The Sunday Magazine

The Sunday Magazine for August 7, 2022

Lotfullah Najafizada talks about launching a new Afghan media outlet from Canada, Kate Molleson tells stories of composers often excluded from music history, and Doug Larson shares lessons from an ancient forest in southern Ontario.
Talia Schlanger is guest host of The Sunday Magazine. (David Spowart)

This week on The Sunday Magazine with guest host Talia Schlanger:

Meet the man bringing independent journalism back to Afghanistan, from his new home in Canada

The drone strike killing of al-Qaeda leader Ayman al-Zawahri inside Afghanistan made headlines around the world this week. And it came as a new Afghan media outlet was just being launched. Amu TV promises to deliver independent journalism – something that's increasingly imperiled in Afghanistan today. And it's being led by veteran Afghan journalist Lotfullah Najafizada, whose home base is now here in Canada. He joins Schlanger to talk about the new venture, and what the killing of al-Zawahri says about where Afghanistan finds itself one year after the U.S. withdrawal and Taliban takeover.

Recognizing composers who've been left out of the classical music conversation

You've heard about Bach, Beethoven and Mozart. But how about Carrillo, Maceda and Ustvolskaya ? In her new book, Sound Within Sound, writer and BBC presenter Kate Molleson tells the stories of 20th century composers whose work was groundbreaking, but who are underrepresented in history because what they made didn't sound like "traditional" classical music. Though conversations around race, gender, diversity, and classical music have seen progress in recent years, Molleson tells Schlanger that there is still a significant gap in the canon when it comes to recognizing many of the trailblazing composers outside Europe and the United States.

Lessons from the ancient forest of southern Ontario's Niagara Escarpment

Ancient forests might call to mind mighty redwoods and towering British Columbia canopies. But a scrappy patch of trees in southern Ontario proves there is more to nature than what meets the eye. Guelph University emeritus professor of integrative biology Doug Larson shares the story of discovering an ancient forest of white cedars that cling to cliffs in view of the CN Tower and Highway 401... and tells us what lessons it holds for how nature can guide us, if we leave it alone.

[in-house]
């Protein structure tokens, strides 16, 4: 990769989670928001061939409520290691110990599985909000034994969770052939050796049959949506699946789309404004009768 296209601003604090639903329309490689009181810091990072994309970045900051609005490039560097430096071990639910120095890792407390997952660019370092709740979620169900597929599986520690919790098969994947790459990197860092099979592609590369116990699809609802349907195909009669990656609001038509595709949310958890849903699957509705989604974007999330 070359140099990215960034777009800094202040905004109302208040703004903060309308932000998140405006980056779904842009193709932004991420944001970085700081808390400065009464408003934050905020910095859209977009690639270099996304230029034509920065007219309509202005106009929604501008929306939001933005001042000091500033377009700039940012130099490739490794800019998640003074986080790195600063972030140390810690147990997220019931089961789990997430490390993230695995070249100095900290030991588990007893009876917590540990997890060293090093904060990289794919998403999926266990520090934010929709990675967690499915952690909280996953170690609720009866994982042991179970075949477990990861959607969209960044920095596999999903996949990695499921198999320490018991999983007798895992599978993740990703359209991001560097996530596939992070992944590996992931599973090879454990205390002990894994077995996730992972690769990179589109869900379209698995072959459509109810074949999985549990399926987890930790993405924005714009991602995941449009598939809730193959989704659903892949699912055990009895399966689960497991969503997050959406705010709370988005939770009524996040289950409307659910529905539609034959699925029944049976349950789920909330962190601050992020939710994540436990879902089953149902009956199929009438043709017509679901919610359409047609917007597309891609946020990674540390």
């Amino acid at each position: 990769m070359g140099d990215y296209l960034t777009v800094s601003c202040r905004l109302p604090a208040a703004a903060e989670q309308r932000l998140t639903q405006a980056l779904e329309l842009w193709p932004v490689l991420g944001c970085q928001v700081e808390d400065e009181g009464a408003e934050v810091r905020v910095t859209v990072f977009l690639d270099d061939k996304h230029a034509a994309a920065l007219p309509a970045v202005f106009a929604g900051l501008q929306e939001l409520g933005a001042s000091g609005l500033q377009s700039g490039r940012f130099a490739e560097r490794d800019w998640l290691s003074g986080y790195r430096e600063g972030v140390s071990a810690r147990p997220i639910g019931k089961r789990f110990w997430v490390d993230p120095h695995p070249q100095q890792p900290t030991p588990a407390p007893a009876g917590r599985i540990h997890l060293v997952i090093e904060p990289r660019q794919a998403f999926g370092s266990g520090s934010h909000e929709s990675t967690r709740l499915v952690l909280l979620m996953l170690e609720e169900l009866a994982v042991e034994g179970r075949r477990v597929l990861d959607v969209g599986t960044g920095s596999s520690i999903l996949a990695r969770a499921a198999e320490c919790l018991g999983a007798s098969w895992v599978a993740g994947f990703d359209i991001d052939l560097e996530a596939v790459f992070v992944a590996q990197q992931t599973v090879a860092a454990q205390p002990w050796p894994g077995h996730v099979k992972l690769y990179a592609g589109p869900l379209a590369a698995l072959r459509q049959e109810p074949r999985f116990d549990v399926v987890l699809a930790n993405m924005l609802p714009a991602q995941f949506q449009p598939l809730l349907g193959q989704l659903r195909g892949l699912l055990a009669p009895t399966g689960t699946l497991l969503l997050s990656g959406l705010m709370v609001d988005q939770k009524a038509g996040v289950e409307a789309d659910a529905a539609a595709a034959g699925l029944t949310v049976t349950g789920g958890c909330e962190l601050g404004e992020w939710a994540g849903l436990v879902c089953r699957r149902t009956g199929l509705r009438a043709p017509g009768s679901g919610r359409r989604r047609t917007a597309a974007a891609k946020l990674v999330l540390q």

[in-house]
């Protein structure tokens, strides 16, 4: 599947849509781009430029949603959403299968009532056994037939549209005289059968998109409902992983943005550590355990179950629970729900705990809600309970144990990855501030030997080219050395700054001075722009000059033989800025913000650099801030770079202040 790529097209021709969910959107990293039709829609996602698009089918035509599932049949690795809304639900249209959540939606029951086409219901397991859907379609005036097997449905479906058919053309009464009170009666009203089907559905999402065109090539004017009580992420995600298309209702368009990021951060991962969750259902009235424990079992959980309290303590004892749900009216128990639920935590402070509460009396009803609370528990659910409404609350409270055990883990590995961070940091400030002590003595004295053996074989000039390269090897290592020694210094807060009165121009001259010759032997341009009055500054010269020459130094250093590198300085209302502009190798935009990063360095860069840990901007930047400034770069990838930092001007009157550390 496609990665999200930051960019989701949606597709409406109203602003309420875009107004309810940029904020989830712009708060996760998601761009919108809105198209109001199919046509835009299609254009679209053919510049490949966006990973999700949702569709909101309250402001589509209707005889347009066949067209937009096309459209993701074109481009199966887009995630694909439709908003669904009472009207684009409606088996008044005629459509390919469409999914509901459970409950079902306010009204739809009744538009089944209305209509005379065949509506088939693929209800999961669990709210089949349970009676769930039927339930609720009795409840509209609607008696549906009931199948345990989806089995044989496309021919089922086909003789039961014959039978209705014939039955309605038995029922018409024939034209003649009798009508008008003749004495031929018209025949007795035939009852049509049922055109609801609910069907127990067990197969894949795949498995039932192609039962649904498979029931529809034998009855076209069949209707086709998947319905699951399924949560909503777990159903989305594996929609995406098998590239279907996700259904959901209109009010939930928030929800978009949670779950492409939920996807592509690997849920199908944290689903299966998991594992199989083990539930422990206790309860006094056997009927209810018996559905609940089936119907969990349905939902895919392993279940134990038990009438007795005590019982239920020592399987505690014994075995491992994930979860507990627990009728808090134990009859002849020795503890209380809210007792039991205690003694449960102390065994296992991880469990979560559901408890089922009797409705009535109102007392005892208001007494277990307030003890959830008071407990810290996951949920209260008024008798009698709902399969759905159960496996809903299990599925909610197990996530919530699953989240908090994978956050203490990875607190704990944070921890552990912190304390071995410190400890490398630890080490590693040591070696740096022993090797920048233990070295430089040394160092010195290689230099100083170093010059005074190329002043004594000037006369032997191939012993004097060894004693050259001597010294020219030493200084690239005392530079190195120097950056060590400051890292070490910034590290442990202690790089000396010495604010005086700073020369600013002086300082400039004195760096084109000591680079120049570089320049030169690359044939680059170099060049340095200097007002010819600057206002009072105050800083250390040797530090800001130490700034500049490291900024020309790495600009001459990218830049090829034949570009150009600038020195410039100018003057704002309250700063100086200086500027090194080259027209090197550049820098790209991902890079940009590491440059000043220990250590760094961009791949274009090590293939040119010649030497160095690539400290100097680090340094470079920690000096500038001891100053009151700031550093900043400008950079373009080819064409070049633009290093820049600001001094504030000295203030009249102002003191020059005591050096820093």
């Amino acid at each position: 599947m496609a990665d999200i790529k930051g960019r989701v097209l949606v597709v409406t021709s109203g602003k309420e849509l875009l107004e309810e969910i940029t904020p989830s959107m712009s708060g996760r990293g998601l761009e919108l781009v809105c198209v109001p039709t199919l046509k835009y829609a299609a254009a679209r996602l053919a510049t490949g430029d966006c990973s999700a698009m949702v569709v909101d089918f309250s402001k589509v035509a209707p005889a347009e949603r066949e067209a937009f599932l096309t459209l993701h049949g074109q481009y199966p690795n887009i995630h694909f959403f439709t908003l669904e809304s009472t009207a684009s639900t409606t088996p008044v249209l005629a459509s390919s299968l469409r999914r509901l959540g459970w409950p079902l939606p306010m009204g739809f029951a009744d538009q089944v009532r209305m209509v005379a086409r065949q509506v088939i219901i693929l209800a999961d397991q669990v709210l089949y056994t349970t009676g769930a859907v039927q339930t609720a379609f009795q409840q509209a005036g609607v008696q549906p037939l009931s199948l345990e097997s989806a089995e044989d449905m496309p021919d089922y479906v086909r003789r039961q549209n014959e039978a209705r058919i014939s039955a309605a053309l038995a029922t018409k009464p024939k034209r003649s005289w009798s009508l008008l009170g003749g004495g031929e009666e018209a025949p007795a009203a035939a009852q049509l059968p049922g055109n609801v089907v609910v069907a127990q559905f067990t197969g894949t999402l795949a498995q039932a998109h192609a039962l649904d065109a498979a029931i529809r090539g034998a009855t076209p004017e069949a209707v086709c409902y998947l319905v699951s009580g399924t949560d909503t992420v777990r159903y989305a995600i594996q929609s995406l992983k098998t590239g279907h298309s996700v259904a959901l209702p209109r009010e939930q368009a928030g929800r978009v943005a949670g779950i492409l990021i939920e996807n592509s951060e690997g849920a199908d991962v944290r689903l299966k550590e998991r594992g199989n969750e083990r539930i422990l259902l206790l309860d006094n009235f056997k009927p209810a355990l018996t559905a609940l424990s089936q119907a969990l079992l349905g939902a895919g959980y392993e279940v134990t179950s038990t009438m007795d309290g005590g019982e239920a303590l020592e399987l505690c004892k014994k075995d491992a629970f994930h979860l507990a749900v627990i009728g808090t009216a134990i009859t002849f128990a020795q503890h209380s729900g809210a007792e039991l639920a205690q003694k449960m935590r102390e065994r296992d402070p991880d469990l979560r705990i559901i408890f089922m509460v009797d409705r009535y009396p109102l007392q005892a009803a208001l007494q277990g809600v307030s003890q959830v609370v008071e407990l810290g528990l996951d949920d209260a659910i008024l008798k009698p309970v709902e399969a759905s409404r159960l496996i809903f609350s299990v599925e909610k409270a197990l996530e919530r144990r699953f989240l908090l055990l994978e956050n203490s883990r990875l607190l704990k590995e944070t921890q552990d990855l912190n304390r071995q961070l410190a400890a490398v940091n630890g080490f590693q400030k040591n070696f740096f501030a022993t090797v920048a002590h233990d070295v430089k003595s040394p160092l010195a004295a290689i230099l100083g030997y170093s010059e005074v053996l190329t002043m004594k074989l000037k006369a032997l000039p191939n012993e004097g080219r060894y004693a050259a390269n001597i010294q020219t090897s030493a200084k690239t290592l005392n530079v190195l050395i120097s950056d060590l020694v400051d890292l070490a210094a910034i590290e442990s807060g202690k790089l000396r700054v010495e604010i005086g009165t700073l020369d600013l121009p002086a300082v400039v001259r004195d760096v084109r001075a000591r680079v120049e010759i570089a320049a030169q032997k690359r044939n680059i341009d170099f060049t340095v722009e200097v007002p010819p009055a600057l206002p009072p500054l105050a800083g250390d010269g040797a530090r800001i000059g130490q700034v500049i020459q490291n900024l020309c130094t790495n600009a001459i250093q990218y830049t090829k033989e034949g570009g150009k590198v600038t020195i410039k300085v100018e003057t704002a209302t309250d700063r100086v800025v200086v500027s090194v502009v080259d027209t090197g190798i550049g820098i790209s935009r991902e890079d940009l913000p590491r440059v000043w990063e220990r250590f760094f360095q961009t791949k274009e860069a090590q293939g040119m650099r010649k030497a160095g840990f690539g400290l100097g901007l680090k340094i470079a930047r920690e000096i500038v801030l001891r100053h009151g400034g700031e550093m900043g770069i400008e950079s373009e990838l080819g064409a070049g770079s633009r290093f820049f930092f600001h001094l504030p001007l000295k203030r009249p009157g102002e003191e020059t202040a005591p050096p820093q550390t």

Podcast | The Flamethrowers, Episode 6: The Talk Radio President

Hosted by Justin Ling, the CBC original podcast The Flamethrowers tracks the rise of American right wing radio from fringe preachers and conspiracy peddlers of the 1930s… to the political firestorm that rages today. In Episode Six, Donald Trump takes style, tactics and issues straight from the right-wing radio playbook. The only question now is: Where does it go from here?


Subscribe to The Sunday Magazine podcast or download the CBC Listen app.

Comments

To encourage thoughtful and respectful conversations, first and last names will appear with each submission to CBC/Radio-Canada's online communities (except in children and youth-oriented communities). Pseudonyms will no longer be permitted.

By submitting a comment, you accept that CBC has the right to reproduce and publish that comment in whole or in part, in any manner CBC chooses. Please note that CBC does not endorse the opinions expressed in comments. Comments on this story are moderated according to our Submission Guidelines. Comments are welcome while open. We reserve the right to close comments at any time.

Become a CBC Member

Join the conversation  Create account

Already have an account?

now